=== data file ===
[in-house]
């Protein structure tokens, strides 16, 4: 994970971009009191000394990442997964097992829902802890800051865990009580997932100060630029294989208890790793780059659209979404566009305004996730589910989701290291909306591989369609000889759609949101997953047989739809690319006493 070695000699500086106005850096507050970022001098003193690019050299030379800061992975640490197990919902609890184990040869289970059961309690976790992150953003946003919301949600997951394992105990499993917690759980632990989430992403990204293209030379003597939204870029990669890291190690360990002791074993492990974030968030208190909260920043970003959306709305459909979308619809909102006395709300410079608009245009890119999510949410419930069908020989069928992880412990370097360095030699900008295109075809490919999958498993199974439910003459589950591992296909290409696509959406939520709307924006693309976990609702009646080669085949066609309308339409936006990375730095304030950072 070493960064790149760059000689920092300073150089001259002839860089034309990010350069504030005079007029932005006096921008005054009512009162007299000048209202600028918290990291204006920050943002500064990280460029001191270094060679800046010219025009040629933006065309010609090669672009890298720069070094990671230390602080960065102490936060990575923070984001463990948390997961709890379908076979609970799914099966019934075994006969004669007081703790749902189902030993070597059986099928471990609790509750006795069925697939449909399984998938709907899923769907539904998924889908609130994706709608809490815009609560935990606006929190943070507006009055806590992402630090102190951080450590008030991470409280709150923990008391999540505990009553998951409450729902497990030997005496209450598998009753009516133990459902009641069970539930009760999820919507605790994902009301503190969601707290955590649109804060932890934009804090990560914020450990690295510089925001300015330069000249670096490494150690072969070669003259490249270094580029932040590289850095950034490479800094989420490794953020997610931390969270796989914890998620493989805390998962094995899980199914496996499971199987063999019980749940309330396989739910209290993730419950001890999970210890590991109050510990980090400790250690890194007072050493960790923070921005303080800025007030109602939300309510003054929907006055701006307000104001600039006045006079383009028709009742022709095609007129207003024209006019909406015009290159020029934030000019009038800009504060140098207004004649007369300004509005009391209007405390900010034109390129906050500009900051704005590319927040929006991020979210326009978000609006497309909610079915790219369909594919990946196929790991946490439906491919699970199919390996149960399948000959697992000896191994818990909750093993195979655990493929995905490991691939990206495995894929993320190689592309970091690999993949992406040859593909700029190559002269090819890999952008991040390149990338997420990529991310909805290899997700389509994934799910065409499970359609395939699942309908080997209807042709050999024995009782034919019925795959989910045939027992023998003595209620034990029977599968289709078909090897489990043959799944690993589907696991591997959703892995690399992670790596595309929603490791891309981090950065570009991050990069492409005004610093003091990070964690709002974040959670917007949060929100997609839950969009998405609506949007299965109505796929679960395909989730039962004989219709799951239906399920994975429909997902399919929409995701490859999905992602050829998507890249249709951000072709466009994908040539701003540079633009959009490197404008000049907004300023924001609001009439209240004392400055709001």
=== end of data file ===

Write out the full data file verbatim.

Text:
[in-house]
């Protein structure tokens, strides 16, 4: 994970971009009191000394990442997964097992829902802890800051865990009580997932100060630029294989208890790793780059659209979404566009305004996730589910989701290291909306591989369609000889759609949101997953047989739809690319006493 070695000699500086106005850096507050970022001098003193690019050299030379800061992975640490197990919902609890184990040869289970059961309690976790992150953003946003919301949600997951394992105990499993917690759980632990989430992403990204293209030379003597939204870029990669890291190690360990002791074993492990974030968030208190909260920043970003959306709305459909979308619809909102006395709300410079608009245009890119999510949410419930069908020989069928992880412990370097360095030699900008295109075809490919999958498993199974439910003459589950591992296909290409696509959406939520709307924006693309976990609702009646080669085949066609309308339409936006990375730095304030950072 070493960064790149760059000689920092300073150089001259002839860089034309990010350069504030005079007029932005006096921008005054009512009162007299000048209202600028918290990291204006920050943002500064990280460029001191270094060679800046010219025009040629933006065309010609090669672009890298720069070094990671230390602080960065102490936060990575923070984001463990948390997961709890379908076979609970799914099966019934075994006969004669007081703790749902189902030993070597059986099928471990609790509750006795069925697939449909399984998938709907899923769907539904998924889908609130994706709608809490815009609560935990606006929190943070507006009055806590992402630090102190951080450590008030991470409280709150923990008391999540505990009553998951409450729902497990030997005496209450598998009753009516133990459902009641069970539930009760999820919507605790994902009301503190969601707290955590649109804060932890934009804090990560914020450990690295510089925001300015330069000249670096490494150690072969070669003259490249270094580029932040590289850095950034490479800094989420490794953020997610931390969270796989914890998620493989805390998962094995899980199914496996499971199987063999019980749940309330396989739910209290993730419950001890999970210890590991109050510990980090400790250690890194007072050493960790923070921005303080800025007030109602939300309510003054929907006055701006307000104001600039006045006079383009028709009742022709095609007129207003024209006019909406015009290159020029934030000019009038800009504060140098207004004649007369300004509005009391209007405390900010034109390129906050500009900051704005590319927040929006991020979210326009978000609006497309909610079915790219369909594919990946196929790991946490439906491919699970199919390996149960399948000959697992000896191994818990909750093993195979655990493929995905490991691939990206495995894929993320190689592309970091690999993949992406040859593909700029190559002269090819890999952008991040390149990338997420990529991310909805290899997700389509994934799910065409499970359609395939699942309908080997209807042709050999024995009782034919019925795959989910045939027992023998003595209620034990029977599968289709078909090897489990043959799944690993589907696991591997959703892995690399992670790596595309929603490791891309981090950065570009991050990069492409005004610093003091990070964690709002974040959670917007949060929100997609839950969009998405609506949007299965109505796929679960395909989730039962004989219709799951239906399920994975429909997902399919929409995701490859999905992602050829998507890249249709951000072709466009994908040539701003540079633009959009490197404008000049907004300023924001609001009439209240004392400055709001």